BRIEF DESCRIPTION OF THE DRAWING

FIG. 1 is a perspective view of one embodiment of the present invention;

FIG. 2 is an enlarged, cross-sectional view taken generally along the line 2--2 in FIG. 1;

FIG. 3 is an enlarged, cross-sectional view also taken generally along the line 2--2 in FIG. 1 but showing the device in its actuated position; and

FIG. 4 is an enlarged, cross-sectional view taken generally along the line 4--4 in FIG. 2.

DESCRIPTION OF THE PREFERRED EMBODIMENT

Referring to the drawing wherein like reference characters are used for like parts throughout, there is illustrated in FIG. 1 a playing piece propelling game device 10 including a circular, plate-shaped housing 12 conveniently made of integrally molded plastic. The housing 12 includes a central raised cylindrical portion 14 and a plurality of angularly spaced splines 16 which extend radially from the cylindrical portion 14 across a toroidal depression 18. As shown in FIG. 2 the toroidal depression 18 slopes downwardly from its circular, peripheral wall 20 to the cylindrical portion 14. An intermediate wall 22 is positioned between the cylindrical portion 14 and the peripheral wall 20, arranged concentrically with the peripheral wall 20.

Thus a plurality of pie-shaped compartments 24 are arranged around the cylindrical portion 14 defined by adjacent splines 16 and intermediate wall 22. In addition, a plurality of peripheral compartments 26 are defined in the region between adjacent splines 16, peripheral wall 20, and intermediate wall 22. The pie-shaped compartments 24 bear numerical indicia 28 serving to distinguish each compartment 24 from the others. Each compartment 24 or 26 is sized to receive one or more disc-shaped playing pieces 30.

Each playing piece 30, conveniently formed of lightweight molded plastic, includes two faces 32. One face 32 bears distinguishing indicia 34, conveniently a star as shown in FIG. 1.

Extending radially outwardly from the upper edge of peripheral wall 20 is a flange 36. The flange 36 provides a grasping portion to allow a player to manually manipulate the housing 12.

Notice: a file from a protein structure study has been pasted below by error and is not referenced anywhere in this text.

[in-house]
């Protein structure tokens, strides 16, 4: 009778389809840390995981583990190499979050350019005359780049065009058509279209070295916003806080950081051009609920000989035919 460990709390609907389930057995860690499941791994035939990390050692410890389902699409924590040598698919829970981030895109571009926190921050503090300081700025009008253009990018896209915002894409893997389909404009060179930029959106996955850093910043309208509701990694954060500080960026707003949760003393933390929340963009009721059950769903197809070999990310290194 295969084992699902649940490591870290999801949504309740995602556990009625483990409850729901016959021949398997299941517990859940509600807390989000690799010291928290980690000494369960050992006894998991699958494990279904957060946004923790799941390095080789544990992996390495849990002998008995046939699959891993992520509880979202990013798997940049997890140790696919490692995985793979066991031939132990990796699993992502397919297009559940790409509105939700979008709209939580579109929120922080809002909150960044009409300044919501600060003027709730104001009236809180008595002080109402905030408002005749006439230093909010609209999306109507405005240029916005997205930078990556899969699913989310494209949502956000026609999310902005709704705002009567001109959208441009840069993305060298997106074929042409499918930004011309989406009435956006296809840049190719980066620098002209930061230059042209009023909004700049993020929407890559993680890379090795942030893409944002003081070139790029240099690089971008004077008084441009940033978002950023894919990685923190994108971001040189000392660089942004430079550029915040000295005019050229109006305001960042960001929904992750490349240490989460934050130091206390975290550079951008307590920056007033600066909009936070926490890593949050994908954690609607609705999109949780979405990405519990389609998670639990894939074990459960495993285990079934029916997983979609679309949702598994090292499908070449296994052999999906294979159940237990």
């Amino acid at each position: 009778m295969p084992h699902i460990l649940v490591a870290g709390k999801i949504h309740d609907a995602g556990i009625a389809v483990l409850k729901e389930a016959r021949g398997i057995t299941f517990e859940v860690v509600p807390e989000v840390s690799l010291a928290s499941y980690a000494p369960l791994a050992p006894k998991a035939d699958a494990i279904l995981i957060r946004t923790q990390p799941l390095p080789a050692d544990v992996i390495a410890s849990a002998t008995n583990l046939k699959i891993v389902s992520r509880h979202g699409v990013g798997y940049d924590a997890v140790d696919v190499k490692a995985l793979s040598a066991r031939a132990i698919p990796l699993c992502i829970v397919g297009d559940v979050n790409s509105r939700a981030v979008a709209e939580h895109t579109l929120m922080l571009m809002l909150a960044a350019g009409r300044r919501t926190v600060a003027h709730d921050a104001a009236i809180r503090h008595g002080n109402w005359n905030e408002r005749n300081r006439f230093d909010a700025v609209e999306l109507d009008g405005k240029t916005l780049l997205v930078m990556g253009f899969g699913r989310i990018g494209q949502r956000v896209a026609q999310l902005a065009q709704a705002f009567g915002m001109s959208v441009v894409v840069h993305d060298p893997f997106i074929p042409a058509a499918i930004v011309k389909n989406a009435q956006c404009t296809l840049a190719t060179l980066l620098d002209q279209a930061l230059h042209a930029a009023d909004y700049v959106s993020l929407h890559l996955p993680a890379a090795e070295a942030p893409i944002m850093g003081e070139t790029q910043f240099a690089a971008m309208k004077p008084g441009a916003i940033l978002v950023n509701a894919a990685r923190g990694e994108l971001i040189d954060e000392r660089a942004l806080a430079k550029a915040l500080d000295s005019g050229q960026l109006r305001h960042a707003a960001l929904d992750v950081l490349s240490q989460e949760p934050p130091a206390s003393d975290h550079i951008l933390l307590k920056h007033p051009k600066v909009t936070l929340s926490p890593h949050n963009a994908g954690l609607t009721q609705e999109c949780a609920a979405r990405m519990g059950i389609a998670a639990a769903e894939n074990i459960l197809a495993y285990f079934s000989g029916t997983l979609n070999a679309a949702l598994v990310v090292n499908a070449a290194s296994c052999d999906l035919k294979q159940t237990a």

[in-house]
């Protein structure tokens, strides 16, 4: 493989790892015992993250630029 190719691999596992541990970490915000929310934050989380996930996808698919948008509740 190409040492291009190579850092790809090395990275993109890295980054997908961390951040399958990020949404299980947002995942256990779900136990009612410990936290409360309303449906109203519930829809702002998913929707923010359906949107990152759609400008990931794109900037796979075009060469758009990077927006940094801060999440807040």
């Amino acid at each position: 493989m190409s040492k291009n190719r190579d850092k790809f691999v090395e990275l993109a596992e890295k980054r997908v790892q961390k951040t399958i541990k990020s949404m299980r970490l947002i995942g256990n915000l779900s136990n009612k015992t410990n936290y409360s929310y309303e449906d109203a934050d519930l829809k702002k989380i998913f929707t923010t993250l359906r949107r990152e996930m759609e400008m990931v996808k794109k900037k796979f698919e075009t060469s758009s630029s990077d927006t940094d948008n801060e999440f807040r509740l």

As shown in FIG. 2, an aperture 38 defined by cylindrical portion 14 extends completely through the housing 12. A U-shaped propelling mechanism 40 is aligned beneath and serves to close off the bottom of the aperture 38. The propelling mechanism 40 is preferably a leaf spring, conveniently in the form of a strip of spring steel or other resilient material with an elastic memory, formed into a downwardly facing U-shape and attached to the housing 12 by two brackets 42 to either side of the aperture 38. The propelling mechanism 40 includes a pair of spaced supporting feet 44, conveniently formed by bending the ends of the member 40 outwardly, and a central bubble-shaped extension 46 extending into the aperture 38, as shown in FIG. 4. The ends 45 of the feet 44 are rolled to protect the user from being cut by the edges of the mechanism 40.

When the housing 12 is manually depressed toward the supporting surface as indicated by the arrow A in FIG. 3, the propelling member 40 is deformed intermediately between supporting feet 44 causing a foot 44 to be deflected outwardly, as indicated by the arrow B in FIG. 3. When the housing 12 is released the propelling member 40 springs back to its original position. As a result, a playing piece 30, positioned atop the bubble-shaped extension 46 of member 40, is propelled over the housing 12 landing in one of the compartments 24 or 26. The housing 12 may be depressed by manually pressing downwardly on the flange 36 at two diametrically opposed points and releasing the housing, causing the playing piece 30 to be propelled through cylindrical portion 14. Alternatively, the flange 36 can be depressed at only one point as indicated by the arrow A in FIG. 3 and released, with essentially the same results.